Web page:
New York State Education Law 3020-a - The method used to hold a hearing and discipline a tenured employee.
You’re a tenured teacher in New York State. You just received Education Law Section 3020-a charges (“3020-a charges”). NOW WHAT?
Under New York State Education Law Section 3020a, a school district may bring charges (often referred to as “specifications”) against a tenured teacher. These charges are commonly sandwiches into one of two categories – “incompetence” or “misconduct” charges.
“Incompetence” charges relate to a teacher’s performance of his/her duties; how organized the classroom is, how engaging the teacher is, how well the teacher manages his/her classroom, how well the teacher lesson plans, etc. They are largely subjective in nature in that they often come about based on a supervisor’s opinion of a teacher’s pedagogy.
“Misconduct” charges relate to a teacher’s conduct in (and sometimes out of) school. They can involve charges of verbal abuse or corporal punishment, neglect of duty (e.g. failing to supervise students), insubordination, fraud, etc. These charges are largely objective in nature, in that they generally are not based on a supervisor’s opinion of one’s performance, but rather objective measures, such as witness statements, investigative reports, etc. Of course, there is a degree of subjectivity for such measures, but compared to “incompetence” charges, “misconduct” charges are the more objective of the two.
Once a teacher has been charged with 3020-a charges, he/she should immediately contact his/her union so as to request a hearing. Failure to timely request a hearing can result in an automatic finding of guilt against a teacher.
Additionally, it is highly suggested that a charged teacher contact an attorney immediately, whether it be a union attorney or a private attorney. Preparing an adequate defense can be time-consuming and demanding. It is much better to start earlier than later.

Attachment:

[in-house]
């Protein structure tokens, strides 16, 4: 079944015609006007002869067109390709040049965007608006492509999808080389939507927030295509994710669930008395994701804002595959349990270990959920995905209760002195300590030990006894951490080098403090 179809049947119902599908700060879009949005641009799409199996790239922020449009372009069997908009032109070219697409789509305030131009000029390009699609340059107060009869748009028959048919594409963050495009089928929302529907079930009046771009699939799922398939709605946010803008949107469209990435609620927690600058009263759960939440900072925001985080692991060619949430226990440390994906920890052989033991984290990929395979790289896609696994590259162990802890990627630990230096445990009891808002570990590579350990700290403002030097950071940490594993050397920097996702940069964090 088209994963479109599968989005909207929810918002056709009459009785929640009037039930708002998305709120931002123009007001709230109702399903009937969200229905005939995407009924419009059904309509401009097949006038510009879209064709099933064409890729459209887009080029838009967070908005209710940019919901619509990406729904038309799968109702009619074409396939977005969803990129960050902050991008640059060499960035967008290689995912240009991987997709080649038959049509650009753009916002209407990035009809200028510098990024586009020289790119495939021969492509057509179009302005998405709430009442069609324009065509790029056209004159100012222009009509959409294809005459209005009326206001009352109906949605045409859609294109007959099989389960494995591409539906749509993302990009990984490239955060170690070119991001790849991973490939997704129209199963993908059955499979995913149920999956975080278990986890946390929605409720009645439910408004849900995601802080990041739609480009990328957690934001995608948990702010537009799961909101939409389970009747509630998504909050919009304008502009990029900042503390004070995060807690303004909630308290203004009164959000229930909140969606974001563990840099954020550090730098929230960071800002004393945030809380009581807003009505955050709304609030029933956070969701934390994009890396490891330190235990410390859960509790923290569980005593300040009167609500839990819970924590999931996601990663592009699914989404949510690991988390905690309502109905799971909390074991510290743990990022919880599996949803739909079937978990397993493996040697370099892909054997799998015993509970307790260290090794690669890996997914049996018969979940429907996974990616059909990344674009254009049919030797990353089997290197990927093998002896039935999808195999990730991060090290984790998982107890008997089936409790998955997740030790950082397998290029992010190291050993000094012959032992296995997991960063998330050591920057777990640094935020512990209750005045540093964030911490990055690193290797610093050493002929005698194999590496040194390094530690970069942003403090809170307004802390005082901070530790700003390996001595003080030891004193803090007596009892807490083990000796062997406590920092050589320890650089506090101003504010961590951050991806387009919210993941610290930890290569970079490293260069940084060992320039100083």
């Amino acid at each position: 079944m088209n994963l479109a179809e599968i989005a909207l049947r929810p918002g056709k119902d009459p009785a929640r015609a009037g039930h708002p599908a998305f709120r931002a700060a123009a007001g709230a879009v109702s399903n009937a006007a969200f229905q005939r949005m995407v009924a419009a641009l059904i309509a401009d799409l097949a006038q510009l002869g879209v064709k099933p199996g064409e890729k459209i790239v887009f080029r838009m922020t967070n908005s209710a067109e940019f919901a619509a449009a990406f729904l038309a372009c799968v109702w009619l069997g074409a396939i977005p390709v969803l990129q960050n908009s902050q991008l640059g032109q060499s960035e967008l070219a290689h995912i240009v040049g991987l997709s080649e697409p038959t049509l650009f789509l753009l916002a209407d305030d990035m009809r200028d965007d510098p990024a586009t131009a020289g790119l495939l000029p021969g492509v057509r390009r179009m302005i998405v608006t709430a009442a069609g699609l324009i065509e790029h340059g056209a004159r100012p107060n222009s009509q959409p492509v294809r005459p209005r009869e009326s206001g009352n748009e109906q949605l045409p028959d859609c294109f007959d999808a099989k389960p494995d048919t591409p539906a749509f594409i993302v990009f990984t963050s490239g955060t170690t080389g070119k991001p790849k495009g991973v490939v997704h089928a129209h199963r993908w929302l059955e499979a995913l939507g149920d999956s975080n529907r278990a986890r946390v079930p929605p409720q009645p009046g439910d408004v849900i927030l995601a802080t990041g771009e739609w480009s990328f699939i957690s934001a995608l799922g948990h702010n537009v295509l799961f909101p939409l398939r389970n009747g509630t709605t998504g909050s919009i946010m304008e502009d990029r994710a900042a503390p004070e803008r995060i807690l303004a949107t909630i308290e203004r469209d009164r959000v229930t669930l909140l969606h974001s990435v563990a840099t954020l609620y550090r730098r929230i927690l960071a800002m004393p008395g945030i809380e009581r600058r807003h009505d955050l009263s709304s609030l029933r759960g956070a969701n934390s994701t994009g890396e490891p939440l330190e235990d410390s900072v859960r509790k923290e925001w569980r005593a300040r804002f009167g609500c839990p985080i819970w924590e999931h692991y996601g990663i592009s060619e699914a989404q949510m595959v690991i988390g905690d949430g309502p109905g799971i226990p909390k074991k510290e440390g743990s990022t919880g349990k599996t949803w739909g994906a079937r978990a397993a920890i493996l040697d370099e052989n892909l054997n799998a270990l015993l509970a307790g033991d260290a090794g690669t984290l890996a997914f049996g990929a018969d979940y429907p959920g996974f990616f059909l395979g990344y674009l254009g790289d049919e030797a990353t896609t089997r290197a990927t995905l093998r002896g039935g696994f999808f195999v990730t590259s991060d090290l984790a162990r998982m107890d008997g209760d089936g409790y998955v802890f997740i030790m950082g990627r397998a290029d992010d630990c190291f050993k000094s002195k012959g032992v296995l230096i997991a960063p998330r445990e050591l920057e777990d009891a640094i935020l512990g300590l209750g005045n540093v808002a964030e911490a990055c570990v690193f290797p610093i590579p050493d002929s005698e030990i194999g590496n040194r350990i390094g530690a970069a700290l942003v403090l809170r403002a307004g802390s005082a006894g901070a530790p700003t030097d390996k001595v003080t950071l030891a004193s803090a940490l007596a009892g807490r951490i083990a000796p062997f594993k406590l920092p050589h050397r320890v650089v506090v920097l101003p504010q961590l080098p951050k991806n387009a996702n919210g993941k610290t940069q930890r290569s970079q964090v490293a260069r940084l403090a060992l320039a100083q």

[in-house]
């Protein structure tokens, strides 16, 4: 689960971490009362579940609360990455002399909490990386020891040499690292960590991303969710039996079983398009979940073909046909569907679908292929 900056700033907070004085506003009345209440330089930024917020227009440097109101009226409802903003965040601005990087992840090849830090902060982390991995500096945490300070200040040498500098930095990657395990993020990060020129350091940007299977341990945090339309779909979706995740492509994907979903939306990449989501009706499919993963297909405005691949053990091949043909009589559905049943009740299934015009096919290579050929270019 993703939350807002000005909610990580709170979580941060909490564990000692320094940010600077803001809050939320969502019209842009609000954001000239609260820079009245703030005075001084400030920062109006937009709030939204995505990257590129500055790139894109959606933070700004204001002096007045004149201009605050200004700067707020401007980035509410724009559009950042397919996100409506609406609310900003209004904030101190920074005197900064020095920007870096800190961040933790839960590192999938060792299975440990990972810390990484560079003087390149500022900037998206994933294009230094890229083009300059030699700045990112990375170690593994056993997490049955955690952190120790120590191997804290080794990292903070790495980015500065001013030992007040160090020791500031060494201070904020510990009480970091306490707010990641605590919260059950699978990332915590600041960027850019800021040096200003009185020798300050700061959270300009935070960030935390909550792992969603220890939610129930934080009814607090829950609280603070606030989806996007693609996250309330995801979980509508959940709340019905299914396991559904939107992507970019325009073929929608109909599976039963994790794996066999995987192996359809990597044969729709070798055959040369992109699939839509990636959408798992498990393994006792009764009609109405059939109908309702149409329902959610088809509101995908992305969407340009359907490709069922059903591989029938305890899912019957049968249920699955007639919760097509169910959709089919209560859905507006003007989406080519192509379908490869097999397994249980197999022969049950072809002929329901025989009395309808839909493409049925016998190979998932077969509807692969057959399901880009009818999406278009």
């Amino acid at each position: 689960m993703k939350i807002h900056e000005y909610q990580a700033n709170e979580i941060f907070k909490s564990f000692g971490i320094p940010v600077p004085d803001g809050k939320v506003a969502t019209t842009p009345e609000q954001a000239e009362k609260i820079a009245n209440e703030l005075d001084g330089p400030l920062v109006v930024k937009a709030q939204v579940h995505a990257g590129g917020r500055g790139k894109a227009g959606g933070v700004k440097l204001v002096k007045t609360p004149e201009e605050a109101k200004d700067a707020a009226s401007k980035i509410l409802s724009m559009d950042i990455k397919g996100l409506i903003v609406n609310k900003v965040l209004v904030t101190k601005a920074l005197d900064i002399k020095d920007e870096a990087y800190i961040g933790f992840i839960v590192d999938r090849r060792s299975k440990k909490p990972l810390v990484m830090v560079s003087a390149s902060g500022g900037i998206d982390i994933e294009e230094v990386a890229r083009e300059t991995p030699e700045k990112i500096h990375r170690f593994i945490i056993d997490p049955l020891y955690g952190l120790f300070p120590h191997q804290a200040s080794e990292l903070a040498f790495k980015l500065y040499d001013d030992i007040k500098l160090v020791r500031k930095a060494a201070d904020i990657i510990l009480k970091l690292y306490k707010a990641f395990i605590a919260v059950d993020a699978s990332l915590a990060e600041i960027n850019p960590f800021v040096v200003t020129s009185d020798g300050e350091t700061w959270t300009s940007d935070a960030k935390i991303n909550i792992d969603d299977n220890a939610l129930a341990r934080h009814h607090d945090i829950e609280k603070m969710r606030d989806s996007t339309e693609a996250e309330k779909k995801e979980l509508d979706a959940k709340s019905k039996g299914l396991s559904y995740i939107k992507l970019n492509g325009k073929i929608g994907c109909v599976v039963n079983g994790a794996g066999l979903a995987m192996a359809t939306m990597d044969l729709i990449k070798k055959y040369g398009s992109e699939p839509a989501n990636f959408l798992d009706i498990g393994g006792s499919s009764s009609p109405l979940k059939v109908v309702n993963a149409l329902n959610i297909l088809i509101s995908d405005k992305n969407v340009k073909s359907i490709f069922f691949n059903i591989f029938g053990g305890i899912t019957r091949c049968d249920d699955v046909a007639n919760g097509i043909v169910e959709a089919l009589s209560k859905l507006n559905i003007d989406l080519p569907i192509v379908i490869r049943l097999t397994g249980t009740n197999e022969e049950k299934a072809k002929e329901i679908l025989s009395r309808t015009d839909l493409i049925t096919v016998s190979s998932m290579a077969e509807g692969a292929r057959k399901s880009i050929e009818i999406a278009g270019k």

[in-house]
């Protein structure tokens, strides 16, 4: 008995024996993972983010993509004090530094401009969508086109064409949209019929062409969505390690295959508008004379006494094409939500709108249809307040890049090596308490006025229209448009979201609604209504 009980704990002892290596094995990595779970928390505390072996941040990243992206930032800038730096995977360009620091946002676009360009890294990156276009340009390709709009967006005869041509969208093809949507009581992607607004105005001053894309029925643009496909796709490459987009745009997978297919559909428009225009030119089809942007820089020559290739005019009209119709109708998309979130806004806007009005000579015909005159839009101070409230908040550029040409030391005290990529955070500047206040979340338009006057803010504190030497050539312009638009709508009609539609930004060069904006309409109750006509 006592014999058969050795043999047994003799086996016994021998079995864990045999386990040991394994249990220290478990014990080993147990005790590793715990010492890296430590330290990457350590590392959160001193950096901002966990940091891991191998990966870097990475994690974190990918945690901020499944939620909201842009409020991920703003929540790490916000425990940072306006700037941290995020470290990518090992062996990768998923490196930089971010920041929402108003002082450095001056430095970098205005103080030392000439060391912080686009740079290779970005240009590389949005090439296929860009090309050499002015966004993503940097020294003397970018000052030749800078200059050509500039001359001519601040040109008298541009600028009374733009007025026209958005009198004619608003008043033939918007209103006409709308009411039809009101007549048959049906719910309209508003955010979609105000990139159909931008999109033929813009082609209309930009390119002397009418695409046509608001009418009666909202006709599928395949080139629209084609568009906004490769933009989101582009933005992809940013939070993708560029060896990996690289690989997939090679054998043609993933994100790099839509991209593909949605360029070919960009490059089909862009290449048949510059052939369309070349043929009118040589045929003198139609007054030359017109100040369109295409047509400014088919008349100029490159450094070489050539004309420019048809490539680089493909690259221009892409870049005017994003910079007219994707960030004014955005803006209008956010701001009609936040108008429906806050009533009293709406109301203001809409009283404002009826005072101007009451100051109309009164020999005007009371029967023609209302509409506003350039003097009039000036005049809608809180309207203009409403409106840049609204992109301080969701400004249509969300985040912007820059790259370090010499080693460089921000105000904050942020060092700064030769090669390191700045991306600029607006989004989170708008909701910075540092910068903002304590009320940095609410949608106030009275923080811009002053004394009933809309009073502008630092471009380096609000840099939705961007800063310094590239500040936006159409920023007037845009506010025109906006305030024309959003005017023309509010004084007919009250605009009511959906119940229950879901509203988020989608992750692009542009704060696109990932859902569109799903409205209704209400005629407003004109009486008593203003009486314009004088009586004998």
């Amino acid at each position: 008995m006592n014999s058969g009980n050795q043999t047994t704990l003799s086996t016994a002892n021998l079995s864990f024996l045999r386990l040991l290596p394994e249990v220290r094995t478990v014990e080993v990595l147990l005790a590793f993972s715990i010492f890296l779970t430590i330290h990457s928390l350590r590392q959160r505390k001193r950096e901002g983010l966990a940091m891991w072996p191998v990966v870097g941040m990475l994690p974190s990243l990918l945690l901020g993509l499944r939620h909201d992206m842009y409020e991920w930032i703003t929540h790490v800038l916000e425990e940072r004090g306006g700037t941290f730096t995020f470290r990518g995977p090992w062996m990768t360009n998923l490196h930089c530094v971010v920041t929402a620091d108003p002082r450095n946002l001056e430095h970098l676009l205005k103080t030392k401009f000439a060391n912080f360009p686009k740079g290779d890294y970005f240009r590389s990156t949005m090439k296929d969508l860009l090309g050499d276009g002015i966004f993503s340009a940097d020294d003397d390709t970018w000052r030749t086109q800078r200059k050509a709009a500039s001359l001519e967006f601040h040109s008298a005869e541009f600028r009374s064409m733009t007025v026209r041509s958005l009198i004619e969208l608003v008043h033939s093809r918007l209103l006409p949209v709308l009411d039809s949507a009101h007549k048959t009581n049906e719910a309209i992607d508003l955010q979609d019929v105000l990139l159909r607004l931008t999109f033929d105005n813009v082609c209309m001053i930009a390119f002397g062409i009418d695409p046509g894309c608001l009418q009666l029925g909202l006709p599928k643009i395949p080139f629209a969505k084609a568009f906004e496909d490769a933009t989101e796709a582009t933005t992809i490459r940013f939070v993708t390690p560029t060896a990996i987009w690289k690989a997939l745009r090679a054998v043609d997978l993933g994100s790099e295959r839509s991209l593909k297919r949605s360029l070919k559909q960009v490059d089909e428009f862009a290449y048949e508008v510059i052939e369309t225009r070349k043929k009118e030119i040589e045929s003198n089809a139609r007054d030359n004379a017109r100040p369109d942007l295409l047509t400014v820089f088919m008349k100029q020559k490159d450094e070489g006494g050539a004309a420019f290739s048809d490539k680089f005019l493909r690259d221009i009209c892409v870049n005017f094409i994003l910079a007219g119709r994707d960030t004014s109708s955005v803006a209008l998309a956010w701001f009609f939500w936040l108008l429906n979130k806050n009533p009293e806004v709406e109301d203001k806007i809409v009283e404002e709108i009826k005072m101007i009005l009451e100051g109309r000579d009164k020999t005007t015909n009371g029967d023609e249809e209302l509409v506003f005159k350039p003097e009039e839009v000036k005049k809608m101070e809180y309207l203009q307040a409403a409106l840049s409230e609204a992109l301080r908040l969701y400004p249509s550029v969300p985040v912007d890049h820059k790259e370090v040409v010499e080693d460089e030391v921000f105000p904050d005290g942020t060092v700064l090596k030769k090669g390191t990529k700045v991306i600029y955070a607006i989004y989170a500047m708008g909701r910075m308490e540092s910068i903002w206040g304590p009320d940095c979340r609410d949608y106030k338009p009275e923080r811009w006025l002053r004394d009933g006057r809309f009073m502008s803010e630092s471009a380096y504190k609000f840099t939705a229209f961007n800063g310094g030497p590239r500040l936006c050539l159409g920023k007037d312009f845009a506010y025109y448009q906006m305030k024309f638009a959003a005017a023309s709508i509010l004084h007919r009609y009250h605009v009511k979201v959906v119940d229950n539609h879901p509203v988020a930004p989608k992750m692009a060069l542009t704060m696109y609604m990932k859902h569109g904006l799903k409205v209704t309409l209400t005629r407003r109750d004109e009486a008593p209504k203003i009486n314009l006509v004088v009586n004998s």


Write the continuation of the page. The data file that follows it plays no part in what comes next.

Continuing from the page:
In order to prevail at a 3020-a hearing, a school district must prove the charges against a tenured teacher by a “preponderance of the evidence.” That means, in colloquial terms, that the charged conduct is “more likely than not” to have occurred. If the district proves the charges by a preponderance of the evidence, then it will be up to the hearing officer to determine the adequate penalty, or “award,” for the tenured teacher.
Because so much rests in the hands of the arbitrator, or hearing officer, that will be conducting your case, it is important to research this individual. At Glass Krakower LLP, we immediately submit requests under New York State’s Freedom of Information Law (“FOIL”) to obtain any and all decisions that arbitrators have rendered. We also have experience with the majority of arbitrators, so feel free to contact us with any questions you may have regarding your assigned arbitrator.
The most important thing to do upon being served with 3020-a charges is to NOT PANIC. The process is slow and deliberate, and with proper preparation, patience and a positive attitude, you can prevail.
You can read some favorable hearing officers' decisions for clients of Mr. Harlow's below.